By Sylvia Hampton
March 7, 2010 (San Diego)--When the health reform discussion turned into a three ring circus last summer on the wave of words and statements like “death panels will kill granny,” an important fact got lost in the shuffle. The idea for family counseling programs with doctors on end-of-life care was brought forth by the insurance companies and added to the mix by a Republican congressman. It made so much sense to the Democrats that they included it in the bill.
It saved money for the insurance companies by making sure the hospitals and doctors were not practicing defensive medicine by adding wasteful medical spending on terminal patients. It made sense to doctors and caregivers by focusing on palliative care with the support of the families and patients.
I learned what this meant when caring for my mother and my aunt before they each died in 2002. Palliative care is therapy with the goal of relieving symptoms and improving quality of life by offering support and guidance to the patient and family. It does not attempt to alter the course of the disease, but make the patient as pain-free and comfortable as possible. Otherwise known as hospice, it has gained tremendous support among the public over the last thirty years.
When my brother-in-law, a physician, was dying of cancer over ten years ago after an operation that showed there was absolutely no hope for recovery and his days were numbered, his doctors handled his case in a routine manner. One day when my sister, a former nurse, got off the hospital elevator to visit him she heard what she described as the most agonizing wailing in pain and wondered who that could be. It was her husband. She ran to the desk and confronted the nurses who were ignoring the painful cries and demanded he get morphine. The nurse said, “He can’t have more until 2pm.” My sister said, “But he is suffering horrible pain!” to which the nurse responded, “Doctors orders.” Why? “Because he may become addicted.”
At that point my sister went ballistic and demanded the morphine be given immediately. They appeared very relieved and gave it. He died peacefully a day or two later. This is the kind of event that happens too often, mostly for legal reasons.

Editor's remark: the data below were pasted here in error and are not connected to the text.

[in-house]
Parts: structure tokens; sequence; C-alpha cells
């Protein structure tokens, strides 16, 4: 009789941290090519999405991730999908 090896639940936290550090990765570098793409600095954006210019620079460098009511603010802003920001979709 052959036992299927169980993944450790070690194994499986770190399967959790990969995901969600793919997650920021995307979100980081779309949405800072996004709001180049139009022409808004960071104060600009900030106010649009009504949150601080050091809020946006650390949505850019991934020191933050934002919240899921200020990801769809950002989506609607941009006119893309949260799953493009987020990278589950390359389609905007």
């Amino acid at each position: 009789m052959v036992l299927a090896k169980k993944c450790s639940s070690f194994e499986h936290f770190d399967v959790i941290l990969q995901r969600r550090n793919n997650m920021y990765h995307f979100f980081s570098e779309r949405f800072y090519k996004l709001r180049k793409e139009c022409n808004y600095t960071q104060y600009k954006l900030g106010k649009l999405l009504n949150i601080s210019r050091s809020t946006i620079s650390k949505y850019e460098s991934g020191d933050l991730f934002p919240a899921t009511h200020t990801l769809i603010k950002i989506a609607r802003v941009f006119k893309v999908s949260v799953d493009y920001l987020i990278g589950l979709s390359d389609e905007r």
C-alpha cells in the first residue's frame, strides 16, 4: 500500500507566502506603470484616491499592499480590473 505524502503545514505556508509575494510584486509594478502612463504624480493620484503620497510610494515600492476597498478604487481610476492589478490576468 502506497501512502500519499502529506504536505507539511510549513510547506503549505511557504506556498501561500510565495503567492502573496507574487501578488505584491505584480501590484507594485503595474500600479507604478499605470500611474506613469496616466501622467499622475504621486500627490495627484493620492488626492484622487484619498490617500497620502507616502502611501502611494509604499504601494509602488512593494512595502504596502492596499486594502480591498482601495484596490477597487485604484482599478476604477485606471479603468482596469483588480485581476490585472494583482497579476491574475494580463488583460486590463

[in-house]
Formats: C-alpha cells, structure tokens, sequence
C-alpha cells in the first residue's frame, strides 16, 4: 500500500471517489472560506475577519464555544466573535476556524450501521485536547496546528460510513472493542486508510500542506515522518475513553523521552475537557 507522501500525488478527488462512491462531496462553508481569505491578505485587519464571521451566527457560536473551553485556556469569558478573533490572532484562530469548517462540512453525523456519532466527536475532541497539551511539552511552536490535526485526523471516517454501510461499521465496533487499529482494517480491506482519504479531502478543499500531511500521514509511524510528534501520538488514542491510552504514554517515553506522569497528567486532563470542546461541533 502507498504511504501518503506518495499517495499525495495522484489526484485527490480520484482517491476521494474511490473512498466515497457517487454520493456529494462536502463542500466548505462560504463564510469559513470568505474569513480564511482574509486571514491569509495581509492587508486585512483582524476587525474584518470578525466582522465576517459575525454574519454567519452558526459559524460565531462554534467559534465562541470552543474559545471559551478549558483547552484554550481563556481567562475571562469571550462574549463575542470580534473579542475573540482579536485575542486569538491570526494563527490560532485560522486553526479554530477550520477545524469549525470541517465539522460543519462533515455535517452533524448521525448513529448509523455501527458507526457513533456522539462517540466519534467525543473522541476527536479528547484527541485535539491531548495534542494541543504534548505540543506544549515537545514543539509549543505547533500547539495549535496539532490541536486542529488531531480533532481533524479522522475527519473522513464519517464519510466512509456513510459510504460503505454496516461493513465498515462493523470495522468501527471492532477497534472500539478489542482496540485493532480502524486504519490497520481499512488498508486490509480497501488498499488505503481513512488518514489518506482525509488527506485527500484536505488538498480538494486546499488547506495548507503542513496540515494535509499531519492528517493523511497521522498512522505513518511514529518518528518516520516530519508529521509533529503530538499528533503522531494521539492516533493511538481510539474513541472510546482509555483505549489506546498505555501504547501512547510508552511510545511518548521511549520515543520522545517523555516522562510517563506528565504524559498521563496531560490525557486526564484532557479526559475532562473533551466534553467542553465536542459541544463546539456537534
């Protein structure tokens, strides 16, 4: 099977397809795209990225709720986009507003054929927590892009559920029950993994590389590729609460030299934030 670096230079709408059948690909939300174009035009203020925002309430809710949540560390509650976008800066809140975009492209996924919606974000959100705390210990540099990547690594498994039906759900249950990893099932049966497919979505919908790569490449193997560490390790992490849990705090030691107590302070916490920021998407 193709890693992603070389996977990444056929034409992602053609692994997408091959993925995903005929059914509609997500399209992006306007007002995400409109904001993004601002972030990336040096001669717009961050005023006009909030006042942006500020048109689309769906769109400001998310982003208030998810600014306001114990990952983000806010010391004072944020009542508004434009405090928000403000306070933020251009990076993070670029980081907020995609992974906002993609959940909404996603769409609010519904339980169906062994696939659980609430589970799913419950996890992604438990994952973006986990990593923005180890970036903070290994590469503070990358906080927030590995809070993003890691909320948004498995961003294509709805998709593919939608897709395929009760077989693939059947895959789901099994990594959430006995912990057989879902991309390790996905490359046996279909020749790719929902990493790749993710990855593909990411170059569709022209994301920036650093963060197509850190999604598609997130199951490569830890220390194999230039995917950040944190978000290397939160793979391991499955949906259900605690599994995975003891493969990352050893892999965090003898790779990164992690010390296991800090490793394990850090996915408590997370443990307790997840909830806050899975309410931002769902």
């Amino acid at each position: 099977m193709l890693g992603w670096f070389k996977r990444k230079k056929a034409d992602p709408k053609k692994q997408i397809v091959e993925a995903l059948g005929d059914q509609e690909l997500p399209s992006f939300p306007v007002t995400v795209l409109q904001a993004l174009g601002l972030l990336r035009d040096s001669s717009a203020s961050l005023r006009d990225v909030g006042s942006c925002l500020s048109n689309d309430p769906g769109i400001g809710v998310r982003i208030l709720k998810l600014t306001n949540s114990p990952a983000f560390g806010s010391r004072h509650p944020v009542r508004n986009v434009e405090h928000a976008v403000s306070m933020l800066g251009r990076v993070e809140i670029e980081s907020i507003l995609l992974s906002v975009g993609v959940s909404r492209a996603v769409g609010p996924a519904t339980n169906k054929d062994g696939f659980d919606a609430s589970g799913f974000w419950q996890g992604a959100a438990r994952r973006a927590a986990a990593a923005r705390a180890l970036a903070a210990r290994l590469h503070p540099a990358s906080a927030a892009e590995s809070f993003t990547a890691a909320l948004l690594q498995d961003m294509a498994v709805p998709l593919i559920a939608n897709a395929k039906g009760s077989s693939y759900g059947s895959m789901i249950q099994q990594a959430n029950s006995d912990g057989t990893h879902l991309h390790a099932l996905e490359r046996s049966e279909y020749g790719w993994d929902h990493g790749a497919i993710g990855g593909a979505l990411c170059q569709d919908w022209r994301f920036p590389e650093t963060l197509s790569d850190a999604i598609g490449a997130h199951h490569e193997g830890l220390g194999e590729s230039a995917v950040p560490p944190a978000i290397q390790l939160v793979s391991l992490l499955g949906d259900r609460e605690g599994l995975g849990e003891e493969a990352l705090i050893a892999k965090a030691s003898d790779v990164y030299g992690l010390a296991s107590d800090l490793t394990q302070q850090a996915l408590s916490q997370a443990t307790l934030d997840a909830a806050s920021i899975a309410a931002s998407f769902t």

Patients and their families can work out in advance how to manage end-of-life care and sign off on a living will and advance directives before that time comes. My husband and I did just that years ago. If people do not want to have this counseling and do not want advance directives or living wills, they don’t have to have them. But using this as a political football to kill health care reform and cause the whole process to be Obama’s “Waterloo” is not only trickery, but downright stupid and often against good medical judgment.
Recently the California HealthCare Foundation spoke with administrative and medical leaders from various types of hospitals across the state to gain insights into how palliative care programs are set up, what the benefits and challenges are, and how clinical staffs respond to them. Among 325 hospitals responding to a 2008 survey, 43% have palliative care programs.
They found that typical benefits include “cost-savings, improved patient and staff satisfaction, and enhanced reputation. Physicians can be more efficient because palliative care staff handle the more time-consuming interactions with patients and families. Care can be highly individualized to patients’ and families’ needs by combining curative and comfort measures.”
Let your elected officials know how you feel about having this included in the health reform.
Sylvia Hampton is a community activist inducted into the San Diego County Women’s Hall of fame for 2008 for her work in the fields of healthcare reform, social justice and reproductive health. She is the past president of the League of Women Voters of San Diego County and served on President Nixon’s Title X Family Planning Council. Her monthly Community Forum column is published in the Rancho Bernardo Sun, Diamond Gateway Signature, and her Soapbox in the East County Magazine. Opinions are Sylvia’s alone and not to be interpreted as the policies of the League of Women Voters or East County Magazine.